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Wedgwood Drabware

Martha Stewart Living, April 1997

The name Wedgwood is synonymous with highly coveted English ornamental ceramics. But while many of the company's lines, such as the fanciful cameo-motif Jasperware, are quite formal, the Wedgwood name can also be found on versatile dishes that are as appropriate at the breakfast table as they are at the finest holiday feast. Some of these lines are still made today, including Queen's Ware, White Bone China, and -- Martha's favorite -- the distinctive olive-colored glazed earthenware called Drabware.

Most colored dishware starts out as white earthenware or porcelain and is then tinted with glaze, but Drabware is made with dark clay, resulting in its deep, rich color. The soothing hue coordinates well with most other tableware, including printed tablecloths, colored glasses, and virtually all styles of flatware; slightly less versatile but equally beautiful are some rarer pieces that feature a duck-egg blue interior and a gleaming band of gold.

First produced in 1811, Drabware has become a popular collector's item in recent years. You can start building your collection of Drabware by visiting antiques shows and collectibles fairs.

Do You Know?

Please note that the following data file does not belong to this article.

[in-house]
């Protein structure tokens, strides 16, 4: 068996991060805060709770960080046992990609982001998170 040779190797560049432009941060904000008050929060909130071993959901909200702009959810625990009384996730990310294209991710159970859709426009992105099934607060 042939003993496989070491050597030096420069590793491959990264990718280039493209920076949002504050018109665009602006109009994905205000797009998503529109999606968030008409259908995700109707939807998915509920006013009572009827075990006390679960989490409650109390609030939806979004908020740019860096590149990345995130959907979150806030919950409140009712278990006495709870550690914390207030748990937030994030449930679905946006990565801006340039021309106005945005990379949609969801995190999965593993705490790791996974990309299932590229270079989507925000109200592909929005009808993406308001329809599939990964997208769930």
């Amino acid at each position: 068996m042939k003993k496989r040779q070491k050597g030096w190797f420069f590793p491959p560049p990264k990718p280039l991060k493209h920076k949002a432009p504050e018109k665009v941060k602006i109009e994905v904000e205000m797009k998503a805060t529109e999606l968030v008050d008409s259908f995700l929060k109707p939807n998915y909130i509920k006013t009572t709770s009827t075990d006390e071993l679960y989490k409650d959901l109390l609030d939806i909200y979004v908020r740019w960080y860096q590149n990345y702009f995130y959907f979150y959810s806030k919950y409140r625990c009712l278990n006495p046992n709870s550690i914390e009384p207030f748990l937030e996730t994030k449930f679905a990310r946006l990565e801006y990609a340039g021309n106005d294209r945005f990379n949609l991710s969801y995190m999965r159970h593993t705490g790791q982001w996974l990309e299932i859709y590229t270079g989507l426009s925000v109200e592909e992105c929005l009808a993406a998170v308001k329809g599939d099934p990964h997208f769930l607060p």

Despite its name, Drabware is actually a soothing neutral hue. Its tone varies from light coffee to drak olive.

Comments (2)

  • Pipg 30 Dec, 2012

    About drabware--I've been collecting it for the past 40 years. It isn't exclusively Wedgewood. If it has an F in script on the bottom, it's from Germany. It may be a Staffordshire company called Dudson. Or another Staffordshire company called Ridgeways Pottery. There is no definitive source for information on drabware, but it is pottery in different shapes & subtley different shades of brown with white overlaid decoration, Wedgewood style, seaweed, Japanese, flowers. Most come with borders.

  • jsbright 10 Jan, 2008

    There is a word misspelled in the last sentence, drak = dark

    Do You Know? Despite its name, Drabware is actually a soothing neutral hue. Its tone varies from light coffee to [drak] olive.